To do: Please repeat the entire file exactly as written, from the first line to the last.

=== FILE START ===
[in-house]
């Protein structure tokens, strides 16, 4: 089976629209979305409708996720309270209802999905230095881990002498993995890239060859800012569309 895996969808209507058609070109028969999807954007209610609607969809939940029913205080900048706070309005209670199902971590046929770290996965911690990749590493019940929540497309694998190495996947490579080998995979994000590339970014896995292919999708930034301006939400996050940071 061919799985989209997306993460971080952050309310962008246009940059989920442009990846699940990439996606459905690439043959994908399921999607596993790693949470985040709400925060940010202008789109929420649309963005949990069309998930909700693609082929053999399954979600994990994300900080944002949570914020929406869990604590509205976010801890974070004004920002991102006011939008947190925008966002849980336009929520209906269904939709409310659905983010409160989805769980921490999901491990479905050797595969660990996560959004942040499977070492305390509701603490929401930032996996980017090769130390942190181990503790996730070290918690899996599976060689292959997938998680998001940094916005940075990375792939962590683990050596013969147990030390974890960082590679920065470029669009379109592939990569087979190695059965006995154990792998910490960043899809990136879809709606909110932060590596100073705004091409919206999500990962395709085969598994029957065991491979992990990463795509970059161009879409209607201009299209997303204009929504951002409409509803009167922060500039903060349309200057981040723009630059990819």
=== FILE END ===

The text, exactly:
[in-house]
């Protein structure tokens, strides 16, 4: 089976629209979305409708996720309270209802999905230095881990002498993995890239060859800012569309 895996969808209507058609070109028969999807954007209610609607969809939940029913205080900048706070309005209670199902971590046929770290996965911690990749590493019940929540497309694998190495996947490579080998995979994000590339970014896995292919999708930034301006939400996050940071 061919799985989209997306993460971080952050309310962008246009940059989920442009990846699940990439996606459905690439043959994908399921999607596993790693949470985040709400925060940010202008789109929420649309963005949990069309998930909700693609082929053999399954979600994990994300900080944002949570914020929406869990604590509205976010801890974070004004920002991102006011939008947190925008966002849980336009929520209906269904939709409310659905983010409160989805769980921490999901491990479905050797595969660990996560959004942040499977070492305390509701603490929401930032996996980017090769130390942190181990503790996730070290918690899996599976060689292959997938998680998001940094916005940075990375792939962590683990050596013969147990030390974890960082590679920065470029669009379109592939990569087979190695059965006995154990792998910490960043899809990136879809709606909110932060590596100073705004091409919206999500990962395709085969598994029957065991491979992990990463795509970059161009879409209607201009299209997303204009929504951002409409509803009167922060500039903060349309200057981040723009630059990819």